The same ideologies and anxieties about women's sexuality and bodily autonomy that made way for the Helms Amendment have also driven the erosion of sexual and reproductive health and rights in the United States. The Hyde Amendment, passed just a few years after Helms went into effect, prevents federal funding for abortion in the United States. Since 2011 we have see historic numbers of regressive state-level reproductive health measures: family planning cuts, arbitrary regulations on abortion providers, and restrictions on some of the safest abortion methods. These and other efforts have contributed to the closing of clinics and the dismantling of a critical health infrastructure on which U.S. women -- particularly poor women, women of color, young women, and immigrant women -- rely.
While the Affordable Care Act (ACA) represents historic progress in guaranteeing comprehensive reproductive health care -- mandating the coverage of comprehensive reproductive health services, many without cost sharing, and prohibiting gender discrimination in health care for the first time in U.S. history -- political intransigence has weakened the law and will leave those in greatest need without access to care. Efforts to undermine the original intent of the ACA will undoubtedly hinder U.S. efforts to combat maternal mortality, new HIV/AIDS infections, high rates of unintended pregnancy and abortion, and high rates of economic insecurity in too many U.S. communities.
As Nancy Northrup, President of the Center for Reproductive Rights, said at the recent Roosevelt event:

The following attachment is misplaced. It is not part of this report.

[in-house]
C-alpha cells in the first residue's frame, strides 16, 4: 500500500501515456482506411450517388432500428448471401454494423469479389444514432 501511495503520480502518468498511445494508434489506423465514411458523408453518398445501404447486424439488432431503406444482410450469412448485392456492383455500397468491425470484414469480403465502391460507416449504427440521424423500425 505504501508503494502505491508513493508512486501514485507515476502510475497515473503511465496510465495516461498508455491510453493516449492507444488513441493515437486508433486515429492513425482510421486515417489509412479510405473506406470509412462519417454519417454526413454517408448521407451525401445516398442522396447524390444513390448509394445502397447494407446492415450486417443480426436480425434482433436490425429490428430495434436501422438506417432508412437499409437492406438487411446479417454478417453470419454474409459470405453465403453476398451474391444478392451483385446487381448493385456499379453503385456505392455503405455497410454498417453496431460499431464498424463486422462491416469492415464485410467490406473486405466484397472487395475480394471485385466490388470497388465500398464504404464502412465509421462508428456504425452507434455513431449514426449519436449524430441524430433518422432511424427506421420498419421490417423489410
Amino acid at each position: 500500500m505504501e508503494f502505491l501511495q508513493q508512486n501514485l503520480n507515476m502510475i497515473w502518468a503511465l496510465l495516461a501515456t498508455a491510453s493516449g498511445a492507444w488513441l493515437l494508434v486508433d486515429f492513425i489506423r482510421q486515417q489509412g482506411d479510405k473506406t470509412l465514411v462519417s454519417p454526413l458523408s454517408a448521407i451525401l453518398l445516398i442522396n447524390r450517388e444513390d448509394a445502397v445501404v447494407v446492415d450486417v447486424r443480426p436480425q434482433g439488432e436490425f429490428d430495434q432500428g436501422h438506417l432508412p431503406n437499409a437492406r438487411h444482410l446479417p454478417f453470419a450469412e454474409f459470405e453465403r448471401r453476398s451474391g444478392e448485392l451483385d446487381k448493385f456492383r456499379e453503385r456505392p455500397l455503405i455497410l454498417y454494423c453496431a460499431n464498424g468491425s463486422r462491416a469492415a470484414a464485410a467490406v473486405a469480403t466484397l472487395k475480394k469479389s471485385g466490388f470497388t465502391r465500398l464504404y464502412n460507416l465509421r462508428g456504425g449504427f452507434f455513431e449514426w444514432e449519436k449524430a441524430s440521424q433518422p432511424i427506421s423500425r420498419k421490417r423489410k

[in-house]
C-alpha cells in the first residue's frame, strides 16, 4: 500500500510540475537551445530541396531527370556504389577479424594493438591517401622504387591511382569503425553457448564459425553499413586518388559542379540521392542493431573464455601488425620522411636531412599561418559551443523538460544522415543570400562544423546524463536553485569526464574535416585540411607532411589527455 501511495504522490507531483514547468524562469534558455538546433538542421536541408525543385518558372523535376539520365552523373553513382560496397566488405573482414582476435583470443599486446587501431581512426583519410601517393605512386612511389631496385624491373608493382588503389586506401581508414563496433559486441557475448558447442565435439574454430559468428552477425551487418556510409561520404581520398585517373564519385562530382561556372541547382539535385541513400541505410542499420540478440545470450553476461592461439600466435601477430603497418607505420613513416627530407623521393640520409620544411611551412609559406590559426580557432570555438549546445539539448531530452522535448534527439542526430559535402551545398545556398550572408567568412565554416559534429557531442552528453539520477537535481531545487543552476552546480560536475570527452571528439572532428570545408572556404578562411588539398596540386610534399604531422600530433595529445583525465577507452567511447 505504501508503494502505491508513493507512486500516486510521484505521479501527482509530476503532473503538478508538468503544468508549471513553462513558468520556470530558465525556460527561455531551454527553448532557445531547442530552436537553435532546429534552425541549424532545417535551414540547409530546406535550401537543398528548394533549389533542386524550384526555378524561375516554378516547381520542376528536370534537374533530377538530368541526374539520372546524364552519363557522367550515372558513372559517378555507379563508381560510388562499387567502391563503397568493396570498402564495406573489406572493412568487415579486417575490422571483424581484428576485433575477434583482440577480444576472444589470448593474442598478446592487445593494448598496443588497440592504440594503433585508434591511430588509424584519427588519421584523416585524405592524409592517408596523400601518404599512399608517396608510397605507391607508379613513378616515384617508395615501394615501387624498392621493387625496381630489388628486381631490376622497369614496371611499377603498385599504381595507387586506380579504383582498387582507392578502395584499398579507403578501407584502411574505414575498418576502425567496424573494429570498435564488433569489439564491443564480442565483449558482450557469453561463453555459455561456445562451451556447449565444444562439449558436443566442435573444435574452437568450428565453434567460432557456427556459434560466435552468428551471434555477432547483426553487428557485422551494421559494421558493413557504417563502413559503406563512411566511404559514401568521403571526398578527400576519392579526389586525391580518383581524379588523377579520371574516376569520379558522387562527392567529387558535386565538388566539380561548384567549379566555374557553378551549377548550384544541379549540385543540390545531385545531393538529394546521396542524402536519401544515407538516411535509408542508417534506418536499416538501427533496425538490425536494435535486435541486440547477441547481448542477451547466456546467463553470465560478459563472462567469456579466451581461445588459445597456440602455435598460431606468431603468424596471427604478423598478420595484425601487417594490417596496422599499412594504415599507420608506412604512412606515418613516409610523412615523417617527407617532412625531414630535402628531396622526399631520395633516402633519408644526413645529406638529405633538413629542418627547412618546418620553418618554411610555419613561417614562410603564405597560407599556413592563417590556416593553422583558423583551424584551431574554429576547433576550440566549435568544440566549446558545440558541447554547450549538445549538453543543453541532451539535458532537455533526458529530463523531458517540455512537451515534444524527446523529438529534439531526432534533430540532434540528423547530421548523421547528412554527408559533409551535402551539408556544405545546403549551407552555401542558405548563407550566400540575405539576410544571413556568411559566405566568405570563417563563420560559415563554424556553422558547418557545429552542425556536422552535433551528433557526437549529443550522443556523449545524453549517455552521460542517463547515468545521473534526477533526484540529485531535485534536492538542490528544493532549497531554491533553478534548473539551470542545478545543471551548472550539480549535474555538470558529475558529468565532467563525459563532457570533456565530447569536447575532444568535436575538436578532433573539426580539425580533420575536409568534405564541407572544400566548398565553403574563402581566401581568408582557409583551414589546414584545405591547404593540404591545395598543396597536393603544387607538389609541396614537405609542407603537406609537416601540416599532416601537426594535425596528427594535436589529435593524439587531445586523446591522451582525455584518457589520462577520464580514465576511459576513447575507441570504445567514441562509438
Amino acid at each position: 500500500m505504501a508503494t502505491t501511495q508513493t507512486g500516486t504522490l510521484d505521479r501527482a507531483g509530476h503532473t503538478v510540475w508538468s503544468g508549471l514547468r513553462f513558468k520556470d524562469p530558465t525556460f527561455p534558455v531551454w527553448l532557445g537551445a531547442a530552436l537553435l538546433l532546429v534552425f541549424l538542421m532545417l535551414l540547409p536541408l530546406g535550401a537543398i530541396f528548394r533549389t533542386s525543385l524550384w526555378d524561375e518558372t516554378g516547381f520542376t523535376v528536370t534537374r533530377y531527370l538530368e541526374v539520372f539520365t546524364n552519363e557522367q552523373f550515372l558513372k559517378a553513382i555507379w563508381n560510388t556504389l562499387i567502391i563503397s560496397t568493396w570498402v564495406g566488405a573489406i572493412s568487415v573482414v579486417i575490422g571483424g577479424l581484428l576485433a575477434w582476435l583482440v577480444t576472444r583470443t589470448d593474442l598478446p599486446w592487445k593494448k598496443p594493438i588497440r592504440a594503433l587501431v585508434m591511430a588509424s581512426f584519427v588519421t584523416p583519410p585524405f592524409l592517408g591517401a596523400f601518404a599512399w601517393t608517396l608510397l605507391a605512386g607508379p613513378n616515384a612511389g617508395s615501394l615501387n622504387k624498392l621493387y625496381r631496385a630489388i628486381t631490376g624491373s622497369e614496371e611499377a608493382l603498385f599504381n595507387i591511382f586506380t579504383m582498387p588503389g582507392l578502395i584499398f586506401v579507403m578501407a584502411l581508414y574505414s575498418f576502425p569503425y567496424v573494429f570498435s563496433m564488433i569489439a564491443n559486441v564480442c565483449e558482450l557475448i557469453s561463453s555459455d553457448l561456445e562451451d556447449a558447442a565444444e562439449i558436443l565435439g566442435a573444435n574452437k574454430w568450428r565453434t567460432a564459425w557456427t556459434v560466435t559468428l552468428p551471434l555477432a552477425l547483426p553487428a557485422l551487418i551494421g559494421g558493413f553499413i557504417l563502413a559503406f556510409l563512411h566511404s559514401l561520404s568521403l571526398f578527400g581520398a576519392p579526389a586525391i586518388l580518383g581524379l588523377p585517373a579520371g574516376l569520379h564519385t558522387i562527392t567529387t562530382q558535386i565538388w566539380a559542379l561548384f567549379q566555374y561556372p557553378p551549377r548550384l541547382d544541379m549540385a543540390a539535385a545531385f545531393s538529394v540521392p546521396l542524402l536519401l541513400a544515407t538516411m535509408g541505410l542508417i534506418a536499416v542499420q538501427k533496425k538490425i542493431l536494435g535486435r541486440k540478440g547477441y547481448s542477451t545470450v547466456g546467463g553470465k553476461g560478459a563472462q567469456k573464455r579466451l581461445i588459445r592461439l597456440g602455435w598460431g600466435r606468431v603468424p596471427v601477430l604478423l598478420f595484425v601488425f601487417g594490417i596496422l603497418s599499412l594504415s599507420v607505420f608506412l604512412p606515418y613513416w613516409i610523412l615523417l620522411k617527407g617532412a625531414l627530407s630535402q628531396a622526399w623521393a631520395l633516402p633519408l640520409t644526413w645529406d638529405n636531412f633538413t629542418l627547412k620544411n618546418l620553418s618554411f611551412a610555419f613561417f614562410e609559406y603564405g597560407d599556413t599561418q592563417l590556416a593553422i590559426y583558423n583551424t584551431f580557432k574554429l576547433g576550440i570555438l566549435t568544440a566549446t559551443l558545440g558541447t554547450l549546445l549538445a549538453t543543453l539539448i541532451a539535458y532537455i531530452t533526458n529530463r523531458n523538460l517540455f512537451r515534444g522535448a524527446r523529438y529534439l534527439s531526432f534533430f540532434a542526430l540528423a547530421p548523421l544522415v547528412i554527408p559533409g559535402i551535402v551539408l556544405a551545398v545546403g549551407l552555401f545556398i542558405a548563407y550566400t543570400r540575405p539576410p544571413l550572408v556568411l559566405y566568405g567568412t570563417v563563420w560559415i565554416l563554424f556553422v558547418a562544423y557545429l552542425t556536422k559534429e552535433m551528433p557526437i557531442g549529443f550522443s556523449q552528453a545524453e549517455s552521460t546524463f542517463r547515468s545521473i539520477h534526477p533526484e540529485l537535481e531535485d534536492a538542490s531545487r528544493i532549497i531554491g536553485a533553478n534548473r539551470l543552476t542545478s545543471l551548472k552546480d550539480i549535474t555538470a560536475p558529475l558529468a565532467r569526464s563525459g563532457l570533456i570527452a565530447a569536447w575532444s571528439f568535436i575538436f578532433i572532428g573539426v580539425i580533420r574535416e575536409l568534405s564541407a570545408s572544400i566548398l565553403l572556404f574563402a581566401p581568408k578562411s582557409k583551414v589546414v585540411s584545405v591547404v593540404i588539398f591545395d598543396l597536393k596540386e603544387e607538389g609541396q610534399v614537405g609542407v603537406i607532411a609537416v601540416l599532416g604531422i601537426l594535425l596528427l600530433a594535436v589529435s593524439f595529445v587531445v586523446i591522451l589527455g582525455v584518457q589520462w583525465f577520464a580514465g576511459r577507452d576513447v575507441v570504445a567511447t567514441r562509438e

"If [women] don't have access to essential obstetrics care, a certain percentage of women will die...If women do not have access to contraceptives and contraceptive choices, than many will have numerous pregnancies, some of which will compromise their health, some of which -- in some cases -- will cause them to die, and some of which will alter their life paths that they may have chosen for themselves otherwise. If women do not have access to safe and legal abortion, again, women will die...And, if women don't have an ability to exercise their own sexuality and choose their own sexual partners, then they cannot live a fully human life."
U.S. policymakers purport that we are the global leaders at, well, everything. But on women's health this is simply not the case. Honoring human rights at home will allow us to promote them abroad; we should be leading by example, enacting sound, evidence-based policies that enable all women to live free of health, social, and economic insecurities.
Millennials are key to making this happen. The Roosevelt Institute has started to pave the way, giving young people a platform to engage in policy development and advocacy, not only through convenings such as the Women and Girls Rising Conference, but also through its Campus Network. With over 120 chapters in universities across the country and over 10,000 members, the Campus Network is the largest student-run public policy think tank in the world, and trains millennials to become thought leaders in a variety of policy areas.
It was Prime Minister of Pakistan Benazir Bhutto who nearly two decades ago proclaimed in Beijing, "We must do much more than decry the past. We must change the future." Today's youth hold the key to the future. We need to engage them, fund their work, encourage their participation and lift up their voices if we are ever to achieve comprehensive reproductive health access for all.